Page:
Re: Proposed UGM Homeless Shelter
A Different Open Letter to the City of Kent
A subject with as much potential for polarizing various sects of the community must be discussed with a wide angle perspective. Where there are many who would consider themselves interested parties, it is imperative that none of the interested parties be seen as more important, and certainly should be no more influential, than any other. The recent reactions from a couple of Kent business owners, whose implication of representing the opinions of the majority of business owners is unfounded, should not be allowed to reduce the issues at hand to merely a question of money, industry and their view of progress.
I too am a longtime resident of Kent. I have owned a business in Kent, have many commercial clients on whom my livelihood depends that are based in Kent and I have long been involved with working with two of the fine organizations that serve the homeless in Kent. I disagree with Mike Hanis’ statement that we are all “warriors in the battle against homelessness”. Sadly, some of the initial reaction to this very attractive proposal to improve the service levels to our least fortunate indicates that many are reluctant spectators willing to pretend that Kent does not already suffer the negative consequences of homelessness.
This proposal can be evaluated using any number of criteria. Critical in my view is that, simply put, the population of homeless on the streets of Kent exists right now, and according to estimates, in significant numbers. Services currently providing evening meals have no provision or resources for providing services during the day. Our homeless population is left to wander the streets, often in retail centers or in the library. Loitering is prohibited, but moving a person does not make the person any less real in their next location. Inadequate public restroom facitities presents an obvious problem, leading to the necessity of using city park and retail restrooms, and of course inappropriate places. People without shelter add a burden to police and other public services both in time and resources.
The Union Gospel Mission proposal addresses these concerns, and what’s more, they’ll pay for it, offering to fund all operating costs of the proposed facility in return for rent-free use of the space. UGM mandates that overnight guests are drug and alcohol free, dispelling speculation that those guests would be a threat to neighboring businesses at night. The shelter would provide meals and restroom facilities that would reduce panhandling and using our outdoors as bathrooms. The shelter would provide a place for the homeless to go by day, reducing the burden on the library and other public facilities. UGM provides drug and alcohol programs. And although I am loathe to engage in the type of speculation that opponents have demonstrated, it does stand to reason that sheltering the homeless at night will reduce the burden on police services.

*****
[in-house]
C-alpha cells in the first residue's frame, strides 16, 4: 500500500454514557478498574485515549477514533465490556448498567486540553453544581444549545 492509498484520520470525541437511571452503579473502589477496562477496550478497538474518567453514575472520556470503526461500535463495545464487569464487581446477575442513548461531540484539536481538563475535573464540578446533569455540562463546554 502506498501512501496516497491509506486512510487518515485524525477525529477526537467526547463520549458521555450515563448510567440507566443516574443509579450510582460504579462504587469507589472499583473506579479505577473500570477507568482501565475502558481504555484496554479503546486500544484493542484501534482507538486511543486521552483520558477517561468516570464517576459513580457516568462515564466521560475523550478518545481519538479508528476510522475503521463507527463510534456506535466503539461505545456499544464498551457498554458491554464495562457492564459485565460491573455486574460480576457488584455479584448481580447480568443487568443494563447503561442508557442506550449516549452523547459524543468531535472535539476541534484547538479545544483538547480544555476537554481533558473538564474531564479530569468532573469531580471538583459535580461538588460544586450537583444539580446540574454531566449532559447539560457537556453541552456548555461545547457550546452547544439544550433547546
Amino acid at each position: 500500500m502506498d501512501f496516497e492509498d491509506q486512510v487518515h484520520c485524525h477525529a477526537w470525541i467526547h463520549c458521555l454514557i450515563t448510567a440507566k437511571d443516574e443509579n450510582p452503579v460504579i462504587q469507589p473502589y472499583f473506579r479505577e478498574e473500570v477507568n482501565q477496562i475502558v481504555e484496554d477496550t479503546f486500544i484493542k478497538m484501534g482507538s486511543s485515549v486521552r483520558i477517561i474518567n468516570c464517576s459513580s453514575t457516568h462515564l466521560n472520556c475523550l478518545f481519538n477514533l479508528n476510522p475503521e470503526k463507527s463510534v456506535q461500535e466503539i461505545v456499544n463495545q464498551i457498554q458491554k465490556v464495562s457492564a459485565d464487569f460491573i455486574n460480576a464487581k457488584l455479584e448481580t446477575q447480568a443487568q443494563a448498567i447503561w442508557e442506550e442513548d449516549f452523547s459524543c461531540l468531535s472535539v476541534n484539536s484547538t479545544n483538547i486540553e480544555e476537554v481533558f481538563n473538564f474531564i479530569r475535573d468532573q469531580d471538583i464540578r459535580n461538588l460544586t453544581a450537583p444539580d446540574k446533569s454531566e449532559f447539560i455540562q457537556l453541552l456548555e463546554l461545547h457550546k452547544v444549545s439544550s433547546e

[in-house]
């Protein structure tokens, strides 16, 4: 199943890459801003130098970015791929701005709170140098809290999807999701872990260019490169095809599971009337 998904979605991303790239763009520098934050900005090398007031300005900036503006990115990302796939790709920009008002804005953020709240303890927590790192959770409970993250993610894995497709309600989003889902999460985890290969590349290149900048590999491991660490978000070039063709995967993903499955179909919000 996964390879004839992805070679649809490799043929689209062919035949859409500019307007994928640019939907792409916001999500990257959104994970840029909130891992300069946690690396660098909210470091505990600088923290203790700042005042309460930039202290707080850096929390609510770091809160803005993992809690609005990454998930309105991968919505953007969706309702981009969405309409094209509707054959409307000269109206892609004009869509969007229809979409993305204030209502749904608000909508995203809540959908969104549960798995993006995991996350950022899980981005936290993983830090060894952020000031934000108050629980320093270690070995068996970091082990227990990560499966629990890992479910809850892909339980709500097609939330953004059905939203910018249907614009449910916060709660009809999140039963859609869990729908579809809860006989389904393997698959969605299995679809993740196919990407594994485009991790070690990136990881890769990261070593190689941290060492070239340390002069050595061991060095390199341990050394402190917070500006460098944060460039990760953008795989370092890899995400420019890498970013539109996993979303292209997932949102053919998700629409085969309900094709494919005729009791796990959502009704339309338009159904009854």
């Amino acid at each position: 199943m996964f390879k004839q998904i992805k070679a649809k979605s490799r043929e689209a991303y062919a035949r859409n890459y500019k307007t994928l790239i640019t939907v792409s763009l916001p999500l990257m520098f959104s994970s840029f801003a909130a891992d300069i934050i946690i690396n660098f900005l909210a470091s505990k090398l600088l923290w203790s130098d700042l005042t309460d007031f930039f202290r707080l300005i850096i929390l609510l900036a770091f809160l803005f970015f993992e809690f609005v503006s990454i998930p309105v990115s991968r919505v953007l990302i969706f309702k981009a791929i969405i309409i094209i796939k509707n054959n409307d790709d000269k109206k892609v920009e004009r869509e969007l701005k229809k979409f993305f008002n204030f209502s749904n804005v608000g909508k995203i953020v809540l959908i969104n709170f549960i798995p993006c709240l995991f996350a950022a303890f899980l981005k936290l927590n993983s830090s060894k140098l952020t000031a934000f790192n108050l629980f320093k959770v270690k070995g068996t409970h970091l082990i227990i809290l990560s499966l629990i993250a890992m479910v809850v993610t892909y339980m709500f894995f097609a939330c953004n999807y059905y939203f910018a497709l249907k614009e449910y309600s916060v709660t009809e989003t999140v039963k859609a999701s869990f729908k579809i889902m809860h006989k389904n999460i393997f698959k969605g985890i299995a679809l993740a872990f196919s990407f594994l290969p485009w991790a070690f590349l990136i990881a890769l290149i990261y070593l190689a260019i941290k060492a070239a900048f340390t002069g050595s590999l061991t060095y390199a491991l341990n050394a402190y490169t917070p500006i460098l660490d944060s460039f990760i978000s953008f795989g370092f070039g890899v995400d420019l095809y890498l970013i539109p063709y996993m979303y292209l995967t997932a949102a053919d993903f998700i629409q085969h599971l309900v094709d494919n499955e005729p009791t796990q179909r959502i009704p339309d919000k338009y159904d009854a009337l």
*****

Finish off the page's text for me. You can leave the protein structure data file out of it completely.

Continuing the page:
It is not imperative that we even discuss so-called “warm fuzzy” aspects of the proposed shelter to see its value. Certainly there is a significant humanitarian aspect to the proposal, perhaps best dealt with by those who see a city as more than just a conglomeration of money-generating businesses. But we can evaluate this proposal in more practical terms. The negative issues of a significant homeless population exist in Kent now. The strain on public facilities and services is real. The quality of life in Kent can be improved when citizens are not faced with their fellow citizens urinating on their front lawn and clogging the library because they have nowhere else to go. And finally, a significant portion of the homeless population is in transition; homeless by misfortune and needing a safe place to rest and set their belongings as they seek work and permanent shelter.
A city is a living community, dedicated to the welfare of all its citizens in a dynamic array of interconnected relationships, where the good for one should benefit the many. Kent, as the sixth largest city in Washington, has to face all of the issues of a growing city, and cannot avoid or procrastinate on the negative issues hoping they will solve themselves. This proposal is attractive, well conceived and presented by an organization with the infrastructure and experience to manage the facility and perform as excellent city partners.
[Address Provided But Withheld by Publisher]
Reprinted with permission from Kent resident Eric Greiling